Peace-Building and the Arts - Day One - Time/Space Continuum




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Apr 07, 2014
by Louise Hallman
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Peace-Building and the Arts - Day One - Time/Space Continuum

"Not all art is positive" warns theater and conflict academic James Thompson at opening of Salzburg Global Seminar session on peace-building and the arts Professor James Thompson opens the Salzburg Global Seminar session on Conflict Transformation through Culture: Peace-Building and the Arts

There are two key questions that face James Thompson, lead researcher of and professor of applied and social theater at the University of Manchester in the UK, in his research: why do people continue to practice and engage in theater during times of war and conflict? And, conversely, why do people assume that they do not?

Speaking at the opening of the Salzburg Global Seminar session “Conflict Transformation through Culture: Peace-Building and the Arts”, Thompson introduced the 63 Salzburg Global Fellows gathered in the Great Hall to his time/space matrix.

At the nexus of these two axes – time in one direction, space perpendicular – is the ongoing war or conflict (“the bombs are landing on your head”). 

The space axis reaches to the next town away from the fighting, to refugee camps, to countries over the border offering asylum, eventually reaching diaspora communities. Time reaches from the current situation to months, years and eventually generations later.

Within this matrix lie many time and space combinations: the diaspora or refugee community at the time of war, or the next generation now living in the original place of conflict are just two examples. For these different groups, in different spaces and times, there are different reasons why they engage in theater or indeed any other artistic or cultural pursuit; as either outsiders assisting this artistic expression or insiders in the communities we need to recognize and respect these different motivations and interests.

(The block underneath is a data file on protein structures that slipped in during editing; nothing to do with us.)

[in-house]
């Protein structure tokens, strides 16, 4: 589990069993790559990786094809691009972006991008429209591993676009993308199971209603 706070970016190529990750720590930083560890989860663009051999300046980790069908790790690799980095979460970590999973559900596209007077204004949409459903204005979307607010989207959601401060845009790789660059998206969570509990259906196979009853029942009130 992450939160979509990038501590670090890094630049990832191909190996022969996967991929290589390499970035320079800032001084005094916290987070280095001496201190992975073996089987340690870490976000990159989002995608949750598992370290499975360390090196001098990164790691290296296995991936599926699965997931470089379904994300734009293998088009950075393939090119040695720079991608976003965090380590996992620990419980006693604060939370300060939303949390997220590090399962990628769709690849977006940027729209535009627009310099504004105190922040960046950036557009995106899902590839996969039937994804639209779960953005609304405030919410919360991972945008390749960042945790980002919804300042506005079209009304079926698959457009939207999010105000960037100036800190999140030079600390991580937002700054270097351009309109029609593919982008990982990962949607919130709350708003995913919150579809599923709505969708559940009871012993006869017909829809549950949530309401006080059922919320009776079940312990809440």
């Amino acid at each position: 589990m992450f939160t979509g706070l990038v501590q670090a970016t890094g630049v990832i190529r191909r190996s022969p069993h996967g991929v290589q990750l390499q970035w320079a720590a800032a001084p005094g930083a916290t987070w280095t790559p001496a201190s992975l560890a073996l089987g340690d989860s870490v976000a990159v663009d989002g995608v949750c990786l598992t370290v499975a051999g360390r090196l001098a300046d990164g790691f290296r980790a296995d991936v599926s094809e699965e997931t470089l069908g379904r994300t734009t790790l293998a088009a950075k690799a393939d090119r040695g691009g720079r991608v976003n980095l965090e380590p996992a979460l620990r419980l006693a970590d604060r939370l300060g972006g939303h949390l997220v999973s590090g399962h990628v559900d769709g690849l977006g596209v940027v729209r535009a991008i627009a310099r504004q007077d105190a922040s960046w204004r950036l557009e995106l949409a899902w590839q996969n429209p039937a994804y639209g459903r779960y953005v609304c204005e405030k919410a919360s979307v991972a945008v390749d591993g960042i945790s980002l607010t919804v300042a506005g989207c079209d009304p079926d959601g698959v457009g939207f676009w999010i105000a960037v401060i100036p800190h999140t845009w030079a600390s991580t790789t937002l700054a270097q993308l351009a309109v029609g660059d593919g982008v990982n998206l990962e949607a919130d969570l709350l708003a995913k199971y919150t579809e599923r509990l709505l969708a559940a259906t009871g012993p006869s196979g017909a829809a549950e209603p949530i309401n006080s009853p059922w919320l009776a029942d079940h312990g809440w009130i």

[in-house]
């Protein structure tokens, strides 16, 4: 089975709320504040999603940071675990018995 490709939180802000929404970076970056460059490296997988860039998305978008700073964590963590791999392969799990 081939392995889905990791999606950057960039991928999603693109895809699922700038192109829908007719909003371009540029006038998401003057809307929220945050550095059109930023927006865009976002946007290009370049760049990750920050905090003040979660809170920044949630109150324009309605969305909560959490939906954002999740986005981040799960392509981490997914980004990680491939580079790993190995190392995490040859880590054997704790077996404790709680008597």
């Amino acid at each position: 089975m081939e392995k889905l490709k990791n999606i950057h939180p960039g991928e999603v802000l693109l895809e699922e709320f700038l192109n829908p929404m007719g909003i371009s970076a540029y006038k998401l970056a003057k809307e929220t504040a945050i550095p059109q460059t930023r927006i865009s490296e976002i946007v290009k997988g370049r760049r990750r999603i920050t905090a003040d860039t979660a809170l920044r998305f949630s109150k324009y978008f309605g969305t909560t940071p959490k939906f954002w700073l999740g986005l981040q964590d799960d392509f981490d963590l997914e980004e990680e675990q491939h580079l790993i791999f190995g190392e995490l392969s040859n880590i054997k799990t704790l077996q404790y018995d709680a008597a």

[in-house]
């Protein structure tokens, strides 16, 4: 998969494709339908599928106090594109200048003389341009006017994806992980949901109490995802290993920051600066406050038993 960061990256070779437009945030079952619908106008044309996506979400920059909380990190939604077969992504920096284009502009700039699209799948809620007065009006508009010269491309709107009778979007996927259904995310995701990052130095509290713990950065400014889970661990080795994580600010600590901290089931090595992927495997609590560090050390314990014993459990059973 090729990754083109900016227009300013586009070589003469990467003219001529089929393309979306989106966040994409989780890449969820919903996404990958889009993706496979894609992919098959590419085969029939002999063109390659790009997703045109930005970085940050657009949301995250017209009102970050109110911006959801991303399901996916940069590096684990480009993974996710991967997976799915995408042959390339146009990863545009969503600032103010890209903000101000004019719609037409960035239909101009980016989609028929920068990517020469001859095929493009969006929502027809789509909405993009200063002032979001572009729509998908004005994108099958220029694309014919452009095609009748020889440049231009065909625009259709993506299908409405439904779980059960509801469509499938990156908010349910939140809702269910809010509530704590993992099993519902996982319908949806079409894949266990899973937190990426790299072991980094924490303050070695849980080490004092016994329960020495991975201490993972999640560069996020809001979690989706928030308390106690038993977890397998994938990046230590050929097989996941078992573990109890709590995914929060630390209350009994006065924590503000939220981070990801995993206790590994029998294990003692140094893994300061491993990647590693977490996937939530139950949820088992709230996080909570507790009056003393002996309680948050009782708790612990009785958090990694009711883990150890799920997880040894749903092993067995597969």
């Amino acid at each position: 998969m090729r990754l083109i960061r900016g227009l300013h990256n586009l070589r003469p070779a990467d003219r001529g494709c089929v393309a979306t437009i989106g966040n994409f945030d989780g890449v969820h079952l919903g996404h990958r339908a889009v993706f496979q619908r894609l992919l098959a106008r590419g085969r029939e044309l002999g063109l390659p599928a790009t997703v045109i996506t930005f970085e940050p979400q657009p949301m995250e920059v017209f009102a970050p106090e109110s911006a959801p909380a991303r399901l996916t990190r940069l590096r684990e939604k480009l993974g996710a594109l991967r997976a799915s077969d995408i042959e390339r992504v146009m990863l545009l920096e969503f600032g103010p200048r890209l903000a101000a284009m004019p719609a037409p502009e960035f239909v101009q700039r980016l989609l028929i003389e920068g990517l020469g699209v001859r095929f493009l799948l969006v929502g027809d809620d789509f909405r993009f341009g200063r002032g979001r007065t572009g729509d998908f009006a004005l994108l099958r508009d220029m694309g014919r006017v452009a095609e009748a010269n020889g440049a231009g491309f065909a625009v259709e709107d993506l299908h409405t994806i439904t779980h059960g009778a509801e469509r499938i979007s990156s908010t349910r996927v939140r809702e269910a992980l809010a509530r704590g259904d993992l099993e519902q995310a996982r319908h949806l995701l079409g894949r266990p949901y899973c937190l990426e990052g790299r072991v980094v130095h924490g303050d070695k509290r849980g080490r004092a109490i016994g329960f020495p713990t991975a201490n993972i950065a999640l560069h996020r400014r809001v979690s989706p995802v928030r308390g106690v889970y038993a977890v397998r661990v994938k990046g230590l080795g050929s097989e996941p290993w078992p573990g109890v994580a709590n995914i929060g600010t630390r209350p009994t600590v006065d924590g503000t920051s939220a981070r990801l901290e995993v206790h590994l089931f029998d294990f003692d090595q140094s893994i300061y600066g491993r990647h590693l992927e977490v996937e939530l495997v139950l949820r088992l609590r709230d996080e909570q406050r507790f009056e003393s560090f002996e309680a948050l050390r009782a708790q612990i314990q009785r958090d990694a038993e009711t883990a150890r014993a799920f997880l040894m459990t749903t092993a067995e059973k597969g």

If the assumption isn’t just simply that art doesn’t happen in times of war (a false conception Thompson discovered in his research ahead of a trip to northern Sri Lanka in 2000 when another academic posited in her book that theater doesn’t happen in the Tamil areas because of the war despite the dynamic and diverse theater scene that existed in the conflict-riddled towns and villages), then the often, equally misinformed, assumption is that the art that should exist in this particular space and time is that which directly addresses the ongoing conflict.

Thompson’s 14 years of research have found that this is often not the case – the closer people are to the conflict, in both their space and time, the less likely they are to center that art around the conflict. In fact, in this space and time the vast majority of the art created, be that theater, music, dance, or any other medium, is focused on anything but the conflict, with the purpose of forgetting about the war around them. They are not creating art because of the conflict, but in spite of it. 

It is also in this space that one often finds a lot of art aimed at children, enabling them to distance themselves from the conflict that engulfs their daily lives (or in the case of northern Sri Lanka, providing theater directors with an audience and outlet before the nightly curfew was imposed).Donors and artists seeking to help these communities in the thralls of war should take this need to distance themselves from war into consideration when they formulate their programs, advised Thompson.

Moving away from the center of this matrix, however, allows for differing needs and perspectives, but some of the typical arts and peace-building projects found in these other times and spaces also encounter difficulties.